In the book, Clare's mother is portrayed as an evil woman with no love for her young offspring. Clare's mother points out all of Clare's flaws, making her feel bad about herself, physically and mentally torturing her. Briscoe describes her pain using some strong laguage, effectively allowing me to empathise with how she felt during this tough time in her life.

          The character of Clare is shown as being very tolerable with her pain. Through the bed wetting stage, a new father and the arrival of a younger sibling. I admire the book for how it expressed a true story, by a truly inspirational author. I hope that other people can enjoy this book, as it taught me many a lesson in life.
          Clare had a dream of being a judge, she wanted to be different, which she already is; but was discouraged by her unsupportive family.

          Clare tried to show how she was feeling inside, but she was not listened to at all by anyone. She was despised by her family, encouraged by her teachers; Clare was only a child, but she had unique potential and grades which only support this.

          Clare has to make a decision..live with her family, or live a life of her own where she can be free and safe.
          But, you'll have to read to find out which path she takes...

          Ugly is available in most good book retailers and on Ebay for around £6.99 for a new copy, and £4.99 for a used copy. I hope my review can be useful to potential buyers.

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          14.09.2010 11:54
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          A great memoir from Constance Briscoe

          I like reading, and have a huge collection of books, mainly true stories and biographies.

          The book I am reviewing is UGLY by Constance Briscoe.

          Constance Briscoe has written this book about her personal experience of her own childhood.
          Constance had a loveless childhood and was always treated as an outsider and was shown very little affection by anyone. This poor girl was treated so badly she even took herself off to Social Services to have herself taken into care, that was how bad she felt. She was told that it wasn't possible to hand herself over to them without the consent of her parents and just like that she was sent back home. She couldn't even allow her mother to find out that she had tried to escape, for this she would get another beating. She was just eleven years old.

          This poor child even tried to kill herself by drinking bleach, she tought to herself that noone would miss her anyway so wrote her mother a note and left it for her to read.

          Constance suffered from bedwetting and her mother would beat her for this and make her sleep on the floor rather than wetting 'her' bed (as in the mothers).

          Throughout her childhood she was actually know as Clare, Clear or Clearie, and it wasn't untill she was older that she actually found out her real name! There were ten children altogether including Clare. They were all treated differently but none were treated in the terrible way that Clare was.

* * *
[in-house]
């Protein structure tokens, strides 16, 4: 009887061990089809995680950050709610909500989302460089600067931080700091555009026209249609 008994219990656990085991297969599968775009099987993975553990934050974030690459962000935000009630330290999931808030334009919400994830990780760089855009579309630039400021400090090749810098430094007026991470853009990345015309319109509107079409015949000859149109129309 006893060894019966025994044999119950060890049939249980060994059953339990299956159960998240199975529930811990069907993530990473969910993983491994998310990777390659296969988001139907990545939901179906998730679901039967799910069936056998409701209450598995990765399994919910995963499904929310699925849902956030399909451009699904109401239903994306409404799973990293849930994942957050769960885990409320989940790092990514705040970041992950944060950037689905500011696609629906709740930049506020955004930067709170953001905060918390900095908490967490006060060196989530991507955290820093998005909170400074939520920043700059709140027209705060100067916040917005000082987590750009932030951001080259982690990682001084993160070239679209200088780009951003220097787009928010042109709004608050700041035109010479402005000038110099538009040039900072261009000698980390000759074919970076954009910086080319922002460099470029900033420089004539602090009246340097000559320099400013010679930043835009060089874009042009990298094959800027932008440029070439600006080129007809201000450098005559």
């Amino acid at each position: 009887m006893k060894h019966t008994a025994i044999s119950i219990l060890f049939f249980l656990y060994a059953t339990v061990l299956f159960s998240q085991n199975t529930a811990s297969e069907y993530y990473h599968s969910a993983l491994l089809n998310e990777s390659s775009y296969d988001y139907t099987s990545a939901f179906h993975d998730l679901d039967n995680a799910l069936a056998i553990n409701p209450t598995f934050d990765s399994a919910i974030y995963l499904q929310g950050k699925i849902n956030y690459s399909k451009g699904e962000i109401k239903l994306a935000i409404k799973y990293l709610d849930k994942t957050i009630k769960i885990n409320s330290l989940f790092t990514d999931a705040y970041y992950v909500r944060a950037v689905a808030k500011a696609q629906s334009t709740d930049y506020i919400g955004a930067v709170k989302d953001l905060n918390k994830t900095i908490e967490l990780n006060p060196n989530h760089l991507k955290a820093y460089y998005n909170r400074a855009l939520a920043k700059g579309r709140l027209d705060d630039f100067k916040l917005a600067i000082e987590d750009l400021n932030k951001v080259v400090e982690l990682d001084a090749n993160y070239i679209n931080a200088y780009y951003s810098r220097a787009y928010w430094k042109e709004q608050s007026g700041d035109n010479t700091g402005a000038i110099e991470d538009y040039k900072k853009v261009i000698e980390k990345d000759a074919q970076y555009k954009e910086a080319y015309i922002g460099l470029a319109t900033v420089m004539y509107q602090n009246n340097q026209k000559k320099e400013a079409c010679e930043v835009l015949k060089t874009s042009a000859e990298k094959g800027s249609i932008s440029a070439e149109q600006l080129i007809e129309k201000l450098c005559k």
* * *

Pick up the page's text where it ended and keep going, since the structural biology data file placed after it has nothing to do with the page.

At Christmas she was still treated badly, and would recieve the same two presents every year, a spinning top and her dollie. Her siblings had new gifts. The girls were made to cook and clean everyday and Christmas day was the same as any other.

          The beatings that Clare recieved varied in ways, she was hit but also grabbed by her breasts or other private parts. It's shocking how badly treated this girl was, She put up with all this untill one day her mother simply decided to move out, taking most of the other children with her, she left 3 of them in the house, two of the sisters were told they could visit and stay whereever they wanted. Clare was simply left. When she left, the girls had no electric or anything else, and this was down to them to sort out.

          She also took her step-father to court for beating her.

          At one point Clare also moved in with her teacher, but had to return to her family when the teacher had to go away. Unfortunatly whilst away the teacher had an accident which meant she felt she could no longer care for Clare.

          As Clare got older she wanted to go and study law, she needed her birth certificate to apply, it was then she found out her true name... Constance Beverly Briscoe!
          She qualified as a barrister in 1983.

          For all the bad that happened to Constance she has fought well and worked hard for what she achieved, starting with the work she was doing in a clothes shop at about 14, she even took on a cleaning job and still went to school. She worked as an auxillary nurse and made something of her life....
          Clearie was now Constance and she was doing well.

          Article taken from the Sunday Times
          If Constance Briscoe had lost the libel action pursued by her mother it would have swept away her entire life. Not only would she have faced an estimated £200,000 in damages but also an end to her legal career as a criminal barrister and judge. Moreover, it would have discredited Ugly, her bestselling childhood memoir in which she recounts the beatings, neglect and psychological cruelty at the hands of Carmen Briscoe-Mitchell, now 74.